Beware light spoilers are ahead.
Batgirl 47 is on sale today, 7/22/2020. It’s an official tie-in of the Joker War which I’m doing a complete read through and review of. You can check that out over here at the Joker War Reading Order and Reviews page.
Title “The Anatomy of a Joke” Batgirl 47 is a spiritual sequel to Alan Moore’s The Killing Joke. In The Killing Joke, Joker shows up at Barbara Gordon’s door, shoots her in the stomach, kidnaps her, and paralyzes her in the process. He photographs her in all manner of compromising positions to display to Commissioner Gordon while the Comish is riding through Joker’s torrid funhouse. It has been a topic of great debate and controversy over the years whether or not Joker is implied as having raped Barbara, whether Alan Moore intended that, and whether the photos in the funhouse were edited before production. That’s all a bit outside the scope of this review.
Suffice to say, however, Barbara is stripped of her agency and has no control over the situation in the Killing Joke. Over the years, Barbara has been rehabilitated, first as Oracle, then when Bruce installs Wayne-tech in her spine, as the fully ambulatory Batgirl once again.
Batgirl 47 is another step in that rehabilitation. We find Babs coming in from a date with Jason Bard, a man she threw off a roof as Batgirl. If you’re familiar with Robbi Rodriguez’s work on Spdier-Gwen the art here will feel like familiar territory. Not hyper real, but stylized. It’s effective, but I did have to slow down to understand some of the actions depicted. The shoe flip on the first page took me a second to understand, I think she was icing her legs, and what Babs’ impromptu weapon at the end of the issue actually is will forever remain a mystery to me. His characters are slinkier than other depictions across the Bat-line, but a welcome change.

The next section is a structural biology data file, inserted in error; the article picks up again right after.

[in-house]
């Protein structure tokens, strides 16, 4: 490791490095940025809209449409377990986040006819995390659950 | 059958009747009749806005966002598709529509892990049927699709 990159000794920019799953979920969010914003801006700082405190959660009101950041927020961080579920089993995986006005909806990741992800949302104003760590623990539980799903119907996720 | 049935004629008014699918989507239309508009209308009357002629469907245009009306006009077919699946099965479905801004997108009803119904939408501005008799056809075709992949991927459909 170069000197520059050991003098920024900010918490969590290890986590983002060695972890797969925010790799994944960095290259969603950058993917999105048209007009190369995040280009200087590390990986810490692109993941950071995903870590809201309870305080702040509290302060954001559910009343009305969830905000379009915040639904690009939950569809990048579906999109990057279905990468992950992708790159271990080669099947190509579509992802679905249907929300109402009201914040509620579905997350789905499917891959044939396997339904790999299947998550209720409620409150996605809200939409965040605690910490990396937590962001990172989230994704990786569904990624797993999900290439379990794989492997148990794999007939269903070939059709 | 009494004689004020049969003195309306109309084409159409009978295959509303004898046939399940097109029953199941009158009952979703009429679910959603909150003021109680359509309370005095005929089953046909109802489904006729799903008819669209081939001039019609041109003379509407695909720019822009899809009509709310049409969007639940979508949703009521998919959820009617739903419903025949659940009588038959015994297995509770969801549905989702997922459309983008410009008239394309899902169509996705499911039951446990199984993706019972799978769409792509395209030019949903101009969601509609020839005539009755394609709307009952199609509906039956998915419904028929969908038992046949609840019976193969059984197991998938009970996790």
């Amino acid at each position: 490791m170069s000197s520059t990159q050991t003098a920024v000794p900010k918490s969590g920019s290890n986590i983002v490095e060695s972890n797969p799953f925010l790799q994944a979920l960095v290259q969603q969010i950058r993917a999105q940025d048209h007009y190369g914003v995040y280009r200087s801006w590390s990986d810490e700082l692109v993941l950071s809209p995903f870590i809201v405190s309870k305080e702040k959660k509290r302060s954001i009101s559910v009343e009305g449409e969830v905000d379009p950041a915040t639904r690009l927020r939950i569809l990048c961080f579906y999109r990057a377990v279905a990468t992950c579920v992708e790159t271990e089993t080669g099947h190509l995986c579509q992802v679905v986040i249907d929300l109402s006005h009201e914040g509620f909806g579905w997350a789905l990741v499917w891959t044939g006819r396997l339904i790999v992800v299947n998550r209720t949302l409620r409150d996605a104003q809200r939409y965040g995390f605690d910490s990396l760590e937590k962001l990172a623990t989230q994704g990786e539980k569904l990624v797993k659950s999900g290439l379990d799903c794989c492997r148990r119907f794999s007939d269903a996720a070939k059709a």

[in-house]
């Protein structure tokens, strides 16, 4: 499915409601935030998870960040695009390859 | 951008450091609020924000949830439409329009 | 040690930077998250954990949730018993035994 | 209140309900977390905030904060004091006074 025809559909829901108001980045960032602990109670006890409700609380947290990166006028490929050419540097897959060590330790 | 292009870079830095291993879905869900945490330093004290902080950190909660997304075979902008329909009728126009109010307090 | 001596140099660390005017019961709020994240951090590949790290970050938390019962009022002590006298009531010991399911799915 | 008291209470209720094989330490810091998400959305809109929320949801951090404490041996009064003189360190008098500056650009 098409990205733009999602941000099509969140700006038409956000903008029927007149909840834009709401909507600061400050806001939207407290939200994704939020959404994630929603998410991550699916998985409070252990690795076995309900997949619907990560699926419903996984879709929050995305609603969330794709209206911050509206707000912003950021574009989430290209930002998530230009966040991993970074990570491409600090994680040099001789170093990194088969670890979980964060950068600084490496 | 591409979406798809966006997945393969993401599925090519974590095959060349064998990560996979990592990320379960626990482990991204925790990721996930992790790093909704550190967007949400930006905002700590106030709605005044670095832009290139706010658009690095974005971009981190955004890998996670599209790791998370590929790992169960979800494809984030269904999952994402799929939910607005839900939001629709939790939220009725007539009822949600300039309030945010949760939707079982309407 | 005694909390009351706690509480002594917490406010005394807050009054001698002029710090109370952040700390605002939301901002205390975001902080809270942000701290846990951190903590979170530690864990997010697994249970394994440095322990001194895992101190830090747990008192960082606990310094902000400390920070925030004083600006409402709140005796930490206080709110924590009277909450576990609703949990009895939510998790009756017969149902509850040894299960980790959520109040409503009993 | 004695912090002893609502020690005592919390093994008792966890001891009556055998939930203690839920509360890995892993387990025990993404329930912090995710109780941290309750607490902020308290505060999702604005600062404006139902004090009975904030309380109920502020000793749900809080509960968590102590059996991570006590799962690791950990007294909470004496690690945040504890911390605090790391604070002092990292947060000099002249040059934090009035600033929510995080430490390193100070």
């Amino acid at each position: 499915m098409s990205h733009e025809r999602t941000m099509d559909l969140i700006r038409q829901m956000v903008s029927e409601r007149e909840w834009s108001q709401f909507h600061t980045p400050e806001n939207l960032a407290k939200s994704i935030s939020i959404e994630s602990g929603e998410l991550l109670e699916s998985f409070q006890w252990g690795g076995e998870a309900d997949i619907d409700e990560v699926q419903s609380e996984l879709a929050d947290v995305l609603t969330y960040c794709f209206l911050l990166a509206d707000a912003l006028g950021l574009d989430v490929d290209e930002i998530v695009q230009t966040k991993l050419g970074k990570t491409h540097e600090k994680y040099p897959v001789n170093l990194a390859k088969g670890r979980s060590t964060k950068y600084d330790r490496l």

Of course, Joker is sneaking around in the background until the smart-as-a-whip Barbara senses something is wrong. The furnishings are slightly askew! Barbara’s scuffle with Joker quickly commences, and it looks like she has the upper hand until she finds out he’s toying with her.
Cue that Wayne-tech spine implant I mentioned earlier. You see, Joker has access to all of Wayne’s technology and resources at the moment. All except one of his micro batcaves that is. That’s why he’s here. He clicks a transponder, turning off Barbara’s spine implant and rendering her paraplegic once again. However, where The Killing Joke would have Barbara helpless and at Joker’s whims, she treats this as a hostage situation and commences negotiations, stalling for time until she can make her move.
The resolution at the end (I won’t spoil it) is pretty clever and I have to give Castellucci props for making what is essentially a bottle issue contained to Barbara’s apartment an interesting read. Focused on pondering the similarities between Batgirl and Joker (if any), this issue feels like a bit of vindication for Barbara. I’m just not sure how Joker will be able to operate in the larger Joker War story after what Babs did to him at the end here.
My initial impression is that this issue will not be terribly important to the overall Joker War story. I could be wrong and I may end up revising that opinion. However, the issue is an enjoyable read in its own right. Will it end up as a collectible issue as a companion to The Killing Joke? Unlikely. As I said, so much has already been done to rehabilitate Barbara Gordon as Batgirl. Those issues, namely New 52 Batgirl 1 and 4 where her implant surgery is discussed) are probably more highly sought after for the time being. Even those are pretty inexpensive and low level spec plays right now.
Batgirl 47 is on sale now.
(W) Cecil Castellucci (A) Robbi Rodriguez (CA) Giuseppe Camuncoli
The Joker who?
The Joker who’s here to have a nice chat with Barbara Gordon!
Don’t miss this devastating tie-in to “Joker War”!